df.head() # prints first five results by default
>>>
f
0  5.829997e-07
1  6.790001e-07
2  7.760000e-07
3  1.695000e-06
4  2.799000e-06

We have given pandas the alias pd. This saves us having to write “pandas” all the time.

By importing pandas we have access to the DataFrame class. We can plot this data and save it. We use another library, matplotlib, which is a graphing library to save our graph as an image.

import matplotlib.pyplot as plt

g = df.plot(title="Time on Fib")
g.set_xlabel("n")
g.set_ylabel("times (s)")
plt.savefig("f.png")
f
Very expensive function

We can see the exponential rise in the time the program takes as n rises.

We can calculate the total time:

df.sum()
>>> f    3.693825 # total time
>>> dtype: float64

More data types — Dictionaries

We will introduce dictionaries. Dictionaries have a key and a value pair.

dct = {
    "key1": "value1",
    "key2": ["value2", "value3"],
    "random name for a key": 1,
    "key4": (2000, 3000)
}

And to get a value from a dictionary:

dct["key4"]
>>> (2000, 3000) # this is a tuple by the way

If we refer to a key that doesn’t exist (e.g. dct["key5"], we get an error. Alternatively we can use the get() method, so our code doesn’t error and get None returned instead.

dct.get("key5") is None
>>> True

We can even apply a for loop to dictionaries.

for k, v in dct.items():
		print(f"key: {k}, value: {v}")

>>> key: key1, value: value1
>>> key: key2, value: ['value2', 'value3']
>>> key: key3, value: 1
>>> key: key4, value: (2000, 3000)

Coming back to our Fibonacci function example, we can use dictionaries to store some previously calculated values instead of calculating then again and again. This is called caching and what we are doing is trading memory for less compute time.

cache = {}

def f_better(n: int) -> int:
    """
    Fibonacci sequence - !!with caching!!
    ---
    params
        n (int) number requested in sequence
    
    returns
        interger in fibonacci sequence
    """
    if all([cache.get(n-1), cache.get(n-2)]):
        return cache[n-1] + cache[n-2]   
    elif n == 0:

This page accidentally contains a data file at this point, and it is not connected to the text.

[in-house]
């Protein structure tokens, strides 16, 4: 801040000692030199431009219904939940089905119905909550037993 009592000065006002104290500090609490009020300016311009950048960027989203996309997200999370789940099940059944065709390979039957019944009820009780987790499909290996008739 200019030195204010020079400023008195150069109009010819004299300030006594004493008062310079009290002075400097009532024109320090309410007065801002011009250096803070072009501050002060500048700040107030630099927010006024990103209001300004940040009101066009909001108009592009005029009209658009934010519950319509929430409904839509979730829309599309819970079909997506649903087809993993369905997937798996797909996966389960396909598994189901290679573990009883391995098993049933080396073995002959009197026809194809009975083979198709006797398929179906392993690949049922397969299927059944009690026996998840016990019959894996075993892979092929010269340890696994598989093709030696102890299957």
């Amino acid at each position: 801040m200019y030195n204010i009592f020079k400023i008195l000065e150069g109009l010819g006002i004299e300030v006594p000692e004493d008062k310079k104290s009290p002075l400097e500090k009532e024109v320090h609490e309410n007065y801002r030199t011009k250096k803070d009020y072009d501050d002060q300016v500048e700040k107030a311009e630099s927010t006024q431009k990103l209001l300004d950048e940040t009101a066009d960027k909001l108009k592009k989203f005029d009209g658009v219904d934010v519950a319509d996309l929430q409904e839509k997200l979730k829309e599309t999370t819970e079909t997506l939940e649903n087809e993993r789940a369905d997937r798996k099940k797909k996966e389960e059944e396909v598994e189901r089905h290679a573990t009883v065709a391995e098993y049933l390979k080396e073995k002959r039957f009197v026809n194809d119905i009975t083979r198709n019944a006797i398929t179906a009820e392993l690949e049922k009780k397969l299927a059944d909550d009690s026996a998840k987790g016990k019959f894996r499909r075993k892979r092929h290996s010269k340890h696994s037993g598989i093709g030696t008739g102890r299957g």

return 0
    elif n == 1 or n == 2:
        return 1
    else:
        cache[n] = f_better(n-1) + f_better(n-2) 
        return cache[n]

We have added a conditional in the beginning that simple checks if the previous result is in the cache and uses this stored value instead of calculating from scratch all the time.

Another addition is that the newly calculated value is stored in the cache.

We can measure how long this new function runs.

times = []
for i in range(35):
    t = %timeit -n1 -o -q f_better(i)
    times.append(t.best)
    
df['f_better'] = pd.DataFrame(data=times)
df.tail(10)
>>>
f             f_better
23  0.005453  5.040001e-07
24  0.008786  1.269000e-05
25  0.014167  1.357200e-05
26  0.022997  4.909998e-07
27  0.037203  1.430600e-05
28  0.060064  1.520500e-05
29  0.097307  5.379998e-07
30  0.157304  1.653000e-05
31  0.254740  1.687500e-05
32  0.412715  5.299999e-07

We can plot this.

g = df.plot(title="Comparing")
g.set_xlabel("n")
g.set_ylabel("time (s)")
plt.savefig("f_better.png")
We have done better

We can see that the time taken is dramatically less with this caching implementation.

Finally, we can print this cache.

cache
>>> {        
                 3: 2,
		 4: 3,
		 6: 8,
		 7: 13,
		 9: 34,
		 10: 55,
		 12: 144,
		 13: 233,
		 15: 610,
		 16: 987,
		 18: 2584,
		 19: 4181,
		 21: 10946,
		 22: 17711,
		 24: 46368,
		 25: 75025,
		 27: 196418,
		 28: 317811,
		 30: 832040,
		 31: 1346269,
		 33: 3524578,
		 34: 5702887
}

Classes

In Python, everything are objects. To create our own objects, we create classes.

class Car:
    """
    Class for cars that people drive
    ---
    params 
        make (str): make of the car
        model (str): model of the car
        year (int): year car was made
    """
    def __init__(self, make: str, model: str, year: int=2021):
        self.make = make
        self.model = model
        self.year = year
        self.__is_driving = False
        
    def __repr__(self):
        return f'{self.make} - {self.model}'
    
    def drive(self) -> str:
        if self.__is_driving == False:
            print(f'{self.make} - {self.model} is now driving')
            self.__is_driving = True
        else:
            print(f'{self.make} - {self.model} is already driving!')
    
    def stop(self) -> str:
        if self.__is_driving == True:
            print(f'{self.make} - {self.model} has stopped')
            self.__is_driving = False
        else:
            print(f'{self.make} - {self.model} is already stopped!')

Let’s test drive our new class.

shivan = Car('Toyota', 'Corolla', '2008')
bruno = Car('Tesla', 'Model3')

We have two objects, shivan and bruno derived from the Car class.

bruno
>>> "Tesla - Model3"

shivan.drive()
>>> "Toyota - Corolla is now driving"

shivan.drive()
>>> "Toyota - Corolla is ALREADY driving"

shivan.stop()
>>> "Toyota - Corolla has stopped"

bruno.stop()
>>> "Tesla - Model3 is ALREADY stopped!"

Ending notes

So now you have seen the basics of Python. This is only the beginning. Go building something. Go be somebody.

Whatever interests you big or small, go make it. Don’t be afraid of making mistakes, but do ask for help when needed. Build a habit, small steps every day, leads to a large distance over time.

Finally, if you have any feedback, suggestions, or questions please let me know. Remember to respect yourself, stay Pythonic.

Ka kite Anō!